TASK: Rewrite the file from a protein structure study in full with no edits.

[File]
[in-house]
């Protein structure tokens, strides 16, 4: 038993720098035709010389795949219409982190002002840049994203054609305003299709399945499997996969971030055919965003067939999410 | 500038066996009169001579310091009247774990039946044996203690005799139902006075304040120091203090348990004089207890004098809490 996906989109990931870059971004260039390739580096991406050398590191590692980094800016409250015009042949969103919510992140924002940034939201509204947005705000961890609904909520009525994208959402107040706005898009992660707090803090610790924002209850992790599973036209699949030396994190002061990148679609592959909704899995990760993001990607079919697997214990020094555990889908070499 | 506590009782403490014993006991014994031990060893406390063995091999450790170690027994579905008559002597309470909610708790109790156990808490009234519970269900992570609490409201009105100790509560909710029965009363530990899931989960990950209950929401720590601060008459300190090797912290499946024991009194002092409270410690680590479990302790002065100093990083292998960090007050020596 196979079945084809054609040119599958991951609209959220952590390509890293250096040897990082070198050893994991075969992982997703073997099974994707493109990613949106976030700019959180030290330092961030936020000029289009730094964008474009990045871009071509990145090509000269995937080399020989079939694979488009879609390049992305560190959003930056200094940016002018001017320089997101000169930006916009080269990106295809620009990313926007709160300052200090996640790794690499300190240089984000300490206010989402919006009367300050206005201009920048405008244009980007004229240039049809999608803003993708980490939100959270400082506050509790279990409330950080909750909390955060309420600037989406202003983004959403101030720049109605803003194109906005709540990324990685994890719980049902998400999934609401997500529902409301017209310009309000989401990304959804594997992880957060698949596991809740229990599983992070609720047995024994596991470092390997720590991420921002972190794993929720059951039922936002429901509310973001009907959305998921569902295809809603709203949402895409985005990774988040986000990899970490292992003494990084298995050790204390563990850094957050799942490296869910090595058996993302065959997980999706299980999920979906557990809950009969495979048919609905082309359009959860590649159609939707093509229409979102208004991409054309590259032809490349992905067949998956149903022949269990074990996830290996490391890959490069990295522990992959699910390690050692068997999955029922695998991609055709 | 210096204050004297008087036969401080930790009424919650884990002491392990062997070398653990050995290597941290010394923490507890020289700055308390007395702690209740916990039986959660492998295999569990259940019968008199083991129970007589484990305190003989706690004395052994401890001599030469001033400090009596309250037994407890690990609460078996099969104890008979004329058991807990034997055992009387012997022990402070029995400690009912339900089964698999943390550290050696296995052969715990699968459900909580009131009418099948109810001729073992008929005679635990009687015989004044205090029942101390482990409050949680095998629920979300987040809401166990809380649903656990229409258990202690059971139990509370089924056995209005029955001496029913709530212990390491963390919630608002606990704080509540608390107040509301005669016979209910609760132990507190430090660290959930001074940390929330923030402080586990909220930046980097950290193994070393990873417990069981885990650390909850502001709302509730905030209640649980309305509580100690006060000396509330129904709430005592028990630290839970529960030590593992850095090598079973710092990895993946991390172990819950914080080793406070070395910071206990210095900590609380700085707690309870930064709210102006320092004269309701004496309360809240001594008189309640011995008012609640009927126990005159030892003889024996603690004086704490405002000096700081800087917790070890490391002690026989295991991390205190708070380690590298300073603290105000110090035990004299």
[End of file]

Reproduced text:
[in-house]
């Protein structure tokens, strides 16, 4: 038993720098035709010389795949219409982190002002840049994203054609305003299709399945499997996969971030055919965003067939999410 | 500038066996009169001579310091009247774990039946044996203690005799139902006075304040120091203090348990004089207890004098809490 996906989109990931870059971004260039390739580096991406050398590191590692980094800016409250015009042949969103919510992140924002940034939201509204947005705000961890609904909520009525994208959402107040706005898009992660707090803090610790924002209850992790599973036209699949030396994190002061990148679609592959909704899995990760993001990607079919697997214990020094555990889908070499 | 506590009782403490014993006991014994031990060893406390063995091999450790170690027994579905008559002597309470909610708790109790156990808490009234519970269900992570609490409201009105100790509560909710029965009363530990899931989960990950209950929401720590601060008459300190090797912290499946024991009194002092409270410690680590479990302790002065100093990083292998960090007050020596 196979079945084809054609040119599958991951609209959220952590390509890293250096040897990082070198050893994991075969992982997703073997099974994707493109990613949106976030700019959180030290330092961030936020000029289009730094964008474009990045871009071509990145090509000269995937080399020989079939694979488009879609390049992305560190959003930056200094940016002018001017320089997101000169930006916009080269990106295809620009990313926007709160300052200090996640790794690499300190240089984000300490206010989402919006009367300050206005201009920048405008244009980007004229240039049809999608803003993708980490939100959270400082506050509790279990409330950080909750909390955060309420600037989406202003983004959403101030720049109605803003194109906005709540990324990685994890719980049902998400999934609401997500529902409301017209310009309000989401990304959804594997992880957060698949596991809740229990599983992070609720047995024994596991470092390997720590991420921002972190794993929720059951039922936002429901509310973001009907959305998921569902295809809603709203949402895409985005990774988040986000990899970490292992003494990084298995050790204390563990850094957050799942490296869910090595058996993302065959997980999706299980999920979906557990809950009969495979048919609905082309359009959860590649159609939707093509229409979102208004991409054309590259032809490349992905067949998956149903022949269990074990996830290996490391890959490069990295522990992959699910390690050692068997999955029922695998991609055709 | 210096204050004297008087036969401080930790009424919650884990002491392990062997070398653990050995290597941290010394923490507890020289700055308390007395702690209740916990039986959660492998295999569990259940019968008199083991129970007589484990305190003989706690004395052994401890001599030469001033400090009596309250037994407890690990609460078996099969104890008979004329058991807990034997055992009387012997022990402070029995400690009912339900089964698999943390550290050696296995052969715990699968459900909580009131009418099948109810001729073992008929005679635990009687015989004044205090029942101390482990409050949680095998629920979300987040809401166990809380649903656990229409258990202690059971139990509370089924056995209005029955001496029913709530212990390491963390919630608002606990704080509540608390107040509301005669016979209910609760132990507190430090660290959930001074940390929330923030402080586990909220930046980097950290193994070393990873417990069981885990650390909850502001709302509730905030209640649980309305509580100690006060000396509330129904709430005592028990630290839970529960030590593992850095090598079973710092990895993946991390172990819950914080080793406070070395910071206990210095900590609380700085707690309870930064709210102006320092004269309701004496309360809240001594008189309640011995008012609640009927126990005159030892003889024996603690004086704490405002000096700081800087917790070890490391002690026989295991991390205190708070380690590298300073603290105000110090035990004299």